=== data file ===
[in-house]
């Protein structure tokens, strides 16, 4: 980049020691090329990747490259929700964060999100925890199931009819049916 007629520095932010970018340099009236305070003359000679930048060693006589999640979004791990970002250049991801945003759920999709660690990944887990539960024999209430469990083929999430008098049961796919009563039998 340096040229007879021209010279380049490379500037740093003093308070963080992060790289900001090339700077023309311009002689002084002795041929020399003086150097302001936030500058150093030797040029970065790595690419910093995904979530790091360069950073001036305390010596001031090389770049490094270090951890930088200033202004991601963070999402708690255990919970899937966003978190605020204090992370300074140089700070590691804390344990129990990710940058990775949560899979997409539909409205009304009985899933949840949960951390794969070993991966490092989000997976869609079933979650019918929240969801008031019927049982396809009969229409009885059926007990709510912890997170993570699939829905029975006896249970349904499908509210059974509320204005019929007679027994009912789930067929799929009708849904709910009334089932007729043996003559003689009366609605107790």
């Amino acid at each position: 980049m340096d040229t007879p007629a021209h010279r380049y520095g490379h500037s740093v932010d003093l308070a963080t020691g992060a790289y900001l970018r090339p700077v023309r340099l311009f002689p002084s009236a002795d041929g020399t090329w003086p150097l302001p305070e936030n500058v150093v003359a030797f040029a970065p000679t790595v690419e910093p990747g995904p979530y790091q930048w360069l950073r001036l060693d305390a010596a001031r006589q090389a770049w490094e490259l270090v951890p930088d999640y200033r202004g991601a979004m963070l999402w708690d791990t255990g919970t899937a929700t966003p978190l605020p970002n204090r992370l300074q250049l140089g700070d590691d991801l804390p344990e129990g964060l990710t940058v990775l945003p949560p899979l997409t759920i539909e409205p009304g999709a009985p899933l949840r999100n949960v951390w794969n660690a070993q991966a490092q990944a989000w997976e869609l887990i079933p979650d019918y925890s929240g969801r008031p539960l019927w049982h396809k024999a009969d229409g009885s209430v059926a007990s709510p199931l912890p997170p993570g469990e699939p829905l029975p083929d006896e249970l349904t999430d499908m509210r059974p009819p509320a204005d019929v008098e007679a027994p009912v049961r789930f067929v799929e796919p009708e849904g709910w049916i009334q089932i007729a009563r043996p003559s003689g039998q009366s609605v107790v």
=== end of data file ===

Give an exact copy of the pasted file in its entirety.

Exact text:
[in-house]
């Protein structure tokens, strides 16, 4: 980049020691090329990747490259929700964060999100925890199931009819049916 007629520095932010970018340099009236305070003359000679930048060693006589999640979004791990970002250049991801945003759920999709660690990944887990539960024999209430469990083929999430008098049961796919009563039998 340096040229007879021209010279380049490379500037740093003093308070963080992060790289900001090339700077023309311009002689002084002795041929020399003086150097302001936030500058150093030797040029970065790595690419910093995904979530790091360069950073001036305390010596001031090389770049490094270090951890930088200033202004991601963070999402708690255990919970899937966003978190605020204090992370300074140089700070590691804390344990129990990710940058990775949560899979997409539909409205009304009985899933949840949960951390794969070993991966490092989000997976869609079933979650019918929240969801008031019927049982396809009969229409009885059926007990709510912890997170993570699939829905029975006896249970349904499908509210059974509320204005019929007679027994009912789930067929799929009708849904709910009334089932007729043996003559003689009366609605107790």
């Amino acid at each position: 980049m340096d040229t007879p007629a021209h010279r380049y520095g490379h500037s740093v932010d003093l308070a963080t020691g992060a790289y900001l970018r090339p700077v023309r340099l311009f002689p002084s009236a002795d041929g020399t090329w003086p150097l302001p305070e936030n500058v150093v003359a030797f040029a970065p000679t790595v690419e910093p990747g995904p979530y790091q930048w360069l950073r001036l060693d305390a010596a001031r006589q090389a770049w490094e490259l270090v951890p930088d999640y200033r202004g991601a979004m963070l999402w708690d791990t255990g919970t899937a929700t966003p978190l605020p970002n204090r992370l300074q250049l140089g700070d590691d991801l804390p344990e129990g964060l990710t940058v990775l945003p949560p899979l997409t759920i539909e409205p009304g999709a009985p899933l949840r999100n949960v951390w794969n660690a070993q991966a490092q990944a989000w997976e869609l887990i079933p979650d019918y925890s929240g969801r008031p539960l019927w049982h396809k024999a009969d229409g009885s209430v059926a007990s709510p199931l912890p997170p993570g469990e699939p829905l029975p083929d006896e249970l349904t999430d499908m509210r059974p009819p509320a204005d019929v008098e007679a027994p009912v049961r789930f067929v799929e796919p009708e849904g709910w049916i009334q089932i007729a009563r043996p003559s003689g039998q009366s609605v107790v």